Academic journal article Journal of Transpersonal Psychology

Transformation and Subjectivity in Spiritual Emergence and Emergency: A Discourse Analytic Study

Academic journal article Journal of Transpersonal Psychology

Transformation and Subjectivity in Spiritual Emergence and Emergency: A Discourse Analytic Study

Article excerpt

Instances of such confusion are not uncommon among people who become dazzled by contact with truths too great or energies too powerful for their mental capacities to grasp and their personality to assimilate. (Assagioli, 1989, p. 36)

The terms spiritual emergence and spiritual emergency were coined by Christina and Stanislav Grof, probably in or before 1980 (Prevatt & Park, 1989). In a spiritual emergence, spiritual experiences are seen to arise in ways that allow for a gentle integration and a gradual movement into new levels of awareness (Ankrah, 2002; Grof & Grof, 1991), whereas a spiritual emergency is a developmental crisis in which the sense of self is temporarily overcome by intense experiences (Collins, 2007). With appropriate support, a spiritual emergency may bring positive outcomes including increased personal functioning and a change of orientation to more spiritual aspects of self (Grof & Grof, 1991). Spiritual emergencies can be triggered by difficult life events, intense sexual experiences, drugs, spontaneous spiritual experiences or spiritual practice (Bragdon, 2013; Grof & Grof, 1989b) and involve ''non-ordinary'' states of consciousness with various perceptual, sensory, and emotional changes that often are related to mythical or spiritual themes (Grof & Grof, 1991).

A number of therapist-researchers have proposed similar concepts that describe psychosis-like experiences that are transformative in nature rather than being solely destructive (Boisen, 1962; Lukoff, 2007b; Perry, 1999). Phillips, Lukoff, and Stone (2009) argue that spiritual experiences within psychosis have been ignored in conventional psychiatry but can be important aspects of a healing process if acknowledged, expressed and supported.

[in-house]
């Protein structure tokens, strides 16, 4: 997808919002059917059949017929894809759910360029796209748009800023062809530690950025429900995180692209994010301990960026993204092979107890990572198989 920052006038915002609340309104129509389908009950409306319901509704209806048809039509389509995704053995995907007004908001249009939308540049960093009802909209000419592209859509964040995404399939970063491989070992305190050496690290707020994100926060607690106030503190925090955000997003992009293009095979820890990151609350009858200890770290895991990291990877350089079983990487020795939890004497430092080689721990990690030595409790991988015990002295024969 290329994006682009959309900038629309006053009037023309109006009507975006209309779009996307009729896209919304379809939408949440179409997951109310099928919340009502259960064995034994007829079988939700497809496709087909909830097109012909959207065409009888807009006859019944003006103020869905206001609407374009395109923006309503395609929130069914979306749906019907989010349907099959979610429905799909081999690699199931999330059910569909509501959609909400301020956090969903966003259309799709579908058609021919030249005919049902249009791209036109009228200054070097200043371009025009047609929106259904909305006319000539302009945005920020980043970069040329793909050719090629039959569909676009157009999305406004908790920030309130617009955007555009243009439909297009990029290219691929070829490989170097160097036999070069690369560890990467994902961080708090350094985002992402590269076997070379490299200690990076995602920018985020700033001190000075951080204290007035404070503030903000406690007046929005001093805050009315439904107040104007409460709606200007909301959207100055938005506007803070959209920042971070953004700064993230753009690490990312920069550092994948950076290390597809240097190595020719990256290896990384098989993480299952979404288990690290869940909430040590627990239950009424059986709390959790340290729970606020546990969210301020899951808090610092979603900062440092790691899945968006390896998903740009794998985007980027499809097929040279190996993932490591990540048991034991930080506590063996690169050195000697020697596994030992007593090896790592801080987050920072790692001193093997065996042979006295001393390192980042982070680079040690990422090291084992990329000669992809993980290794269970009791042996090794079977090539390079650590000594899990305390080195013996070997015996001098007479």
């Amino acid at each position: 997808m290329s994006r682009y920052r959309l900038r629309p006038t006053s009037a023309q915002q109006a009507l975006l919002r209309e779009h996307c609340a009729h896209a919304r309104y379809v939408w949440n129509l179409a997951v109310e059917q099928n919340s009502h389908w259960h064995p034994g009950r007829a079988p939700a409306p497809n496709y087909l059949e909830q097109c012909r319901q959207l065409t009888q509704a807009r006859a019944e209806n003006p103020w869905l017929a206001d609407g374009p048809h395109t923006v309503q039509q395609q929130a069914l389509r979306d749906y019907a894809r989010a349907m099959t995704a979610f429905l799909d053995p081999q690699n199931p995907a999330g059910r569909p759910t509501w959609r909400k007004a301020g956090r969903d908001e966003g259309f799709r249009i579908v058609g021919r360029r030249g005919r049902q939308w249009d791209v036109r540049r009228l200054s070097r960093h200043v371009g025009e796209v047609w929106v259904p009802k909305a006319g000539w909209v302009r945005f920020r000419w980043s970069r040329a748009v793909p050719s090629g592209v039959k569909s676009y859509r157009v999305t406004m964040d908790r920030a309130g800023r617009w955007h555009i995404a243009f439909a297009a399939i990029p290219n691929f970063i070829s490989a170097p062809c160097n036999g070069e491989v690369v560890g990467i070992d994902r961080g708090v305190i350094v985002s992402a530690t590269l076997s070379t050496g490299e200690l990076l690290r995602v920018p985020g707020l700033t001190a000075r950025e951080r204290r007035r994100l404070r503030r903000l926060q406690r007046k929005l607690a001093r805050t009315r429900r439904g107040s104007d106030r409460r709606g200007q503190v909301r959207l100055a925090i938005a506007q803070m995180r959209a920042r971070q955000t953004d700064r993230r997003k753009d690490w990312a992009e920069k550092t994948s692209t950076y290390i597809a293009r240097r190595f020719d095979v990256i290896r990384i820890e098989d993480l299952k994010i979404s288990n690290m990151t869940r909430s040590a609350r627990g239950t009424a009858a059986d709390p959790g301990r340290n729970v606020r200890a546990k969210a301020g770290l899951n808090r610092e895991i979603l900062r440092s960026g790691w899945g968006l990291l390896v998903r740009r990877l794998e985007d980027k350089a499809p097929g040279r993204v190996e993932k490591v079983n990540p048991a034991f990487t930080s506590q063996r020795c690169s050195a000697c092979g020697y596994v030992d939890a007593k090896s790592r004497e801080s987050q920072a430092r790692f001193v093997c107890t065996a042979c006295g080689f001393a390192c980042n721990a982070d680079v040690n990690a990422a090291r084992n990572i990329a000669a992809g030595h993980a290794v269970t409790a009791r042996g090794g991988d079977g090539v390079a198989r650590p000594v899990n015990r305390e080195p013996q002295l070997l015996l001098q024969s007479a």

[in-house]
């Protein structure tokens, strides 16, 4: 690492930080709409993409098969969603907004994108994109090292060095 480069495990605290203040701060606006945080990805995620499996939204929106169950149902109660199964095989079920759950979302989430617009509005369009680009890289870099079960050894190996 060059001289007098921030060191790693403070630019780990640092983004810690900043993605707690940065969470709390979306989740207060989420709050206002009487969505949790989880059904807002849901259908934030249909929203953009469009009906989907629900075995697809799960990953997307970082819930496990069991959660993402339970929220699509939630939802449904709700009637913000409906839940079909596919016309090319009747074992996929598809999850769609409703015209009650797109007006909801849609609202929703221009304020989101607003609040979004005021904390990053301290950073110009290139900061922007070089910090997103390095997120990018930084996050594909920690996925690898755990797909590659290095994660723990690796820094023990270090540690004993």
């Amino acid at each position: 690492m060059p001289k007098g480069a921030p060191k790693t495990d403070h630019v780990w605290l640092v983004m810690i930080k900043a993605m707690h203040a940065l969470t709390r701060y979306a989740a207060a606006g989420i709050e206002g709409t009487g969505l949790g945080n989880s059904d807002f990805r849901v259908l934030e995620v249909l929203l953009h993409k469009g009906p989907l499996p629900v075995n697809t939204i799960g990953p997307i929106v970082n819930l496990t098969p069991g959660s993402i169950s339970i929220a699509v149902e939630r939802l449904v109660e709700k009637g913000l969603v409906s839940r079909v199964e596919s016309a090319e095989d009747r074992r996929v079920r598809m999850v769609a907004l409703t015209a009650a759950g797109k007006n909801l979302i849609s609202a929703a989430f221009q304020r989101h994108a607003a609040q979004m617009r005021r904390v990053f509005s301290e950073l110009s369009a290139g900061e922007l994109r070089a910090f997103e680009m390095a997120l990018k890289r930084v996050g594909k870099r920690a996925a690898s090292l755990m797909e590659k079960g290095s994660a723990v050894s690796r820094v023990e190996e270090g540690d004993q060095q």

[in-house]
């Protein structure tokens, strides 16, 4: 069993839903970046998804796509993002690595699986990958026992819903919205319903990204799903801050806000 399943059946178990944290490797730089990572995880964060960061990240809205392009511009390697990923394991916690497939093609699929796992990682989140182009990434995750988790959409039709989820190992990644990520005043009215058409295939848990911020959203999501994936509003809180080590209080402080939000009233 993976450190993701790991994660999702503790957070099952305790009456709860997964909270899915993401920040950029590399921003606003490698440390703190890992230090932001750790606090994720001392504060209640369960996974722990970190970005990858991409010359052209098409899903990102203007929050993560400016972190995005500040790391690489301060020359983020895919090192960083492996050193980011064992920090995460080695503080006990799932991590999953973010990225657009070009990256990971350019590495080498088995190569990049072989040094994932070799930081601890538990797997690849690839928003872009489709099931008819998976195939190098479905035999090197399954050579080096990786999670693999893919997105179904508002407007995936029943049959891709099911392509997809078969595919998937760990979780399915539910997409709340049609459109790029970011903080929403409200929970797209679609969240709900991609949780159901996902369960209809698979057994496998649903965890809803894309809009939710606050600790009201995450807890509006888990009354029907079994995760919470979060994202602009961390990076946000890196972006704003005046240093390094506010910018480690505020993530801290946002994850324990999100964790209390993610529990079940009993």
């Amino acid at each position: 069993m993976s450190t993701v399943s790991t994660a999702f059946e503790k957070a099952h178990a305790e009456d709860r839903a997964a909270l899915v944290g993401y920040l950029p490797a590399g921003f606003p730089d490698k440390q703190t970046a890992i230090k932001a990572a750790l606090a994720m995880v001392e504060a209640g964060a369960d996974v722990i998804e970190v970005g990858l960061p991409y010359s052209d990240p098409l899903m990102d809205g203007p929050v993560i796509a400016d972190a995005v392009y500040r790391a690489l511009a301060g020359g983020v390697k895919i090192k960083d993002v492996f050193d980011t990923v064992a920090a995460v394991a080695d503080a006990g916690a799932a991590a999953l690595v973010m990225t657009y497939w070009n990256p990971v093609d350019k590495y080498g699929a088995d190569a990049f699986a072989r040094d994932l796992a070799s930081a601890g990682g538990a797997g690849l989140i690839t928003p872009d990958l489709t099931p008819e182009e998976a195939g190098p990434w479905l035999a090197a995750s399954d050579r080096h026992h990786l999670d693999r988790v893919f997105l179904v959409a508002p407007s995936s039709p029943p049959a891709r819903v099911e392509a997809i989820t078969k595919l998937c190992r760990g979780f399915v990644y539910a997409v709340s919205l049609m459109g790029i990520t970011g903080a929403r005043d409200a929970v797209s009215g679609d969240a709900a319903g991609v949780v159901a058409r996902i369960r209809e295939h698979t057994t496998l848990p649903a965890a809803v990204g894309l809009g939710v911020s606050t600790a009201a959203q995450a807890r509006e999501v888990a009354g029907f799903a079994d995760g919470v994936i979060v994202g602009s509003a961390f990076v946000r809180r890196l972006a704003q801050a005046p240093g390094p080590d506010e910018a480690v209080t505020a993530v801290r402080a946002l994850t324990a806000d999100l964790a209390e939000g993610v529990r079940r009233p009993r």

Discerning between a spiritual emergency and a mental disorder has been a point of discussion in the literature (Grof & Grof, 1991; Lukoff, 2007b) and has been considered particularly important for reducing the harm caused by inappropriate psychiatric treatment (Phillips et al., 2009). Brett (2010) and Clarke (2010a) question the usefulness of distinguishing between a psychotic breakdown and a transformative crisis (or spiritual emergency) whilst acknowledging the potential dangers of psychosis. Both are seen to contain experiences that are common and core to human experience, can have transformative possibilities as well as potential for bringing about vulnerabilities, and require appropriate treatment (Clarke, 2010a).

The classification of experiences as pathological or not highlights the importance of social, historical and discursive contexts in understanding the ''nature'' of conditions - an idea central to poststructuralist thought (Foucault, 1972). Poststructuralist explorations of psychosis and other mental health conditions (Blackman, 2001; Malson, 1998; Ussher, 1991) have problematized concepts of normal and abnormal, and the individualizing of conditions, because they rest on realist and essentialist notions of reality and of the subject. Poststructuralism assumes that the relationship between language and human subjectivities, power, and knowledge, is not transparent. Language is a precondition of thought and constitutive of reality (Burr, 1995) and conditions such as spiritual emergence and emergency or psychosis do not exist ''out there'' but are located within discourse.

A discourse is a group of statements, images, practices, representations, metaphors, stories, and so forth that produces a certain ''truth'' or version of people or events (Burr, 1995). Symptoms of mental conditions ''are not things hiding inside the person which a psychologist can then 'discover' but are created by the language that is used to describe them'' (Burman & Parker, 1993, p. 1).

One of the criticisms raised regarding constructionist, poststructuralist approaches is that, in some formulations, they have ignored extra-discursive reality and the material effects of discourse, viewing everything as socially constructed (Ussher, 2008). …

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